Yesterday was the last session of the Summer 2020 History of Conservative Thought course. This summer marks the second run of the course, and it was a fantastic class. I had three young men enrolled, all quite eager to dive into the material.
I try to avoid lengthy lectures in HoCT, giving the basic background information and scaffolding necessary to put the readings into context. I want the works to speak for themselves, and for the students to the do the heavy lifting of sussing out meaning and the author’s ideas. Each week students wrote a short essay or answered a few different guided questions, then we would come in and discuss the material.
With this summer’s group, that model worked very well, as two of the young men in particular loved to plunge into discussions and ask questions. One of the students was concurrently taking a colleague’s popular Terror and Terrorism course, which leads off each summer with the French Revolution. That always dovetails nicely with our discussion of Edmund Burke, as we read several excerpts from his Reflections on the Revolution in France. Burke comes on the heels of our discussion of Russell Kirk’s conservative principles, and helps frame the early portion of the course in the Burkean tradition.
In July, we left the nineteenth century and began looking at the modern conservative movement, with a heavy emphasis on William F. Buckley, Jr., and the notion of fusionism. Buckley’s National Review catches a good bit of flack on the Right these days, including from this blog, but it truly shaped conservatism in the second half of the twentieth century. Before National Review, conservatism was a disorganized, disunited hodgepodge of various ideologies, movements, and issues—it was, as Lionel Trilling put it, a “reactionary impulse,” a grumpy attitude about the way things were, but without a cohesive understanding of how to combat the dominance of New Deal liberalism.
For all its noodle-wristed hand-wringing and desperate virtue-signalling today, National Review created the modern conservative movement by giving conservatives their voice, their publication. It also gave conservatism a politically viable platform of issues that could win in national politics. That focus on nationalism certainly cuts against the Kirkean/Burkean mold of organic, ordered liberty, but it was the reality of post-war American political life.
We ended with another mid-century conservative, but one fitting far more into the spiritual and moral mold of Burke and Kirk, and far less in the neoliberal and materialist mold of Buckley-style fusionism: Richard Weaver’s seminal Ideas Have Consequences, which I consider one of the greatest books ever written. Indeed, I’m a bit of a Weaver fanboy, as he’s been featured twice on my Summer Reading Lists, first in 2016 for Ideas Have Consequences, and again in 2020 for his collection of Southern Essays.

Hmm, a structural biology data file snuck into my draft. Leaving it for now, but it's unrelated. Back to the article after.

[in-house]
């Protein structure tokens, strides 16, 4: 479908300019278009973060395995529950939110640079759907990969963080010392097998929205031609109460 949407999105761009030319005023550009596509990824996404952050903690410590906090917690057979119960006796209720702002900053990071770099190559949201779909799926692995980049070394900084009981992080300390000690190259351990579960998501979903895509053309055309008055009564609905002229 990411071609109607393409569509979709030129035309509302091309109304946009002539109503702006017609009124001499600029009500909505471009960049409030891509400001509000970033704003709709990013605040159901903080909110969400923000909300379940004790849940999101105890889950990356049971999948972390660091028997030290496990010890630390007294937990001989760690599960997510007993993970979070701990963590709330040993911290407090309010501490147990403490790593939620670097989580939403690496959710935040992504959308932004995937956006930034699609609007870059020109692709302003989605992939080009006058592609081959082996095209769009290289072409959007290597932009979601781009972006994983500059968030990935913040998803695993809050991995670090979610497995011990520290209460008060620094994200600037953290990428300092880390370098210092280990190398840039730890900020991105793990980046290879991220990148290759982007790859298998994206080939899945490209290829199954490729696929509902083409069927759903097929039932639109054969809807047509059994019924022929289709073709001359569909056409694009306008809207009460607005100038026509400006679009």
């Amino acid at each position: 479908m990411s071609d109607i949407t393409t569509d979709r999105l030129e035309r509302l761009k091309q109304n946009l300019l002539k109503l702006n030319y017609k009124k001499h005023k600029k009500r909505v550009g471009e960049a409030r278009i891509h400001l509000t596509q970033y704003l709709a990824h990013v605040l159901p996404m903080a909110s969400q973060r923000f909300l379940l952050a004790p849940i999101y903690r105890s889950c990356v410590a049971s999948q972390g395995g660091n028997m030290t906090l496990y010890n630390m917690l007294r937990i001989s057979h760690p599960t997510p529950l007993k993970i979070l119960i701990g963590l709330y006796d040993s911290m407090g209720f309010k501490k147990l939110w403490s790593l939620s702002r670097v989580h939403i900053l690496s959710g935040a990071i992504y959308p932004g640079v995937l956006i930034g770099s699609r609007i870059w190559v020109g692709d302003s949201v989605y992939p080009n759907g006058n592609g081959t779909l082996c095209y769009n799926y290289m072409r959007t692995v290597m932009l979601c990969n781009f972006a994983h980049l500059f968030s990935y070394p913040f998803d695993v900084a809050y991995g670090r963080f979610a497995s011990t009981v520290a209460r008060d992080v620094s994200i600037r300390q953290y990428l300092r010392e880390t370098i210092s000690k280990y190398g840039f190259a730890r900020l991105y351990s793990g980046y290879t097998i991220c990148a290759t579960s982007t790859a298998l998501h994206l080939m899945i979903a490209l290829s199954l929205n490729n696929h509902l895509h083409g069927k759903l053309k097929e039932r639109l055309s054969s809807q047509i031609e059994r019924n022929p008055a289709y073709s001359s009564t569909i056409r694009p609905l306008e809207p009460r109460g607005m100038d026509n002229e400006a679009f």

For the course, we just read the “Introduction” to the book, which I try to read every August before school resumes. It reminds me why I teach, and what is at stake. Reading Ideas Have Consequences—first published in 1948—today reads like prophecy fulfilled. Weaver’s core focus on William of Occam as the source of modernity and its related ills might seem a bit far-fetched, but that’s merely the germ from which the analysis of modernity’s fallen view of the world grows.
The real heart of Ideas Have Consequences is the abandonment of the transcendental—of God—in favor for navel-gazing particularism, a constant focus on lower, material concerns. Unbound from any obligation to or belief in a transcendental moral order, men are left adrift in a world full of isolation, alienation, confusion, and meaninglessness.
I’ll let the rest speak for itself. Here is 29 July 2019’s “Ideas Have Consequences – Introduction“:
Tomorrow is the last day of my History of Conservative Thought class for the summer term. It was a fun course to run, though if I offer it in the future, I’m hoping to firm it up and make it a bit more organized, with some lecture slides to go along with the document readings.
To end the course, students are reading the “Introduction” to Richard Weaver’s Ideas Have Consequences (1948), one of my favorite books of all time. I reread the introduction before the start of every school year, especially if I’m teaching Philosophy, as it helps remind me why knowledge and learning are important.
They’re writing short papers about the “Introduction,” which we’ll discuss in class tomorrow. To aid them—and, hopefully, to convince you to read Ideas Have Consequences yourself—I’m briefly summarizing Weaver’s ideas in this post.
Weaver starts his book declaring that it “is another book about the dissolution of the West.” He argues that due to the “widely prevailing Whig theory of history,” modern man has come to believe that history is always proceeding in an upward direction—that is, that things are always getting better.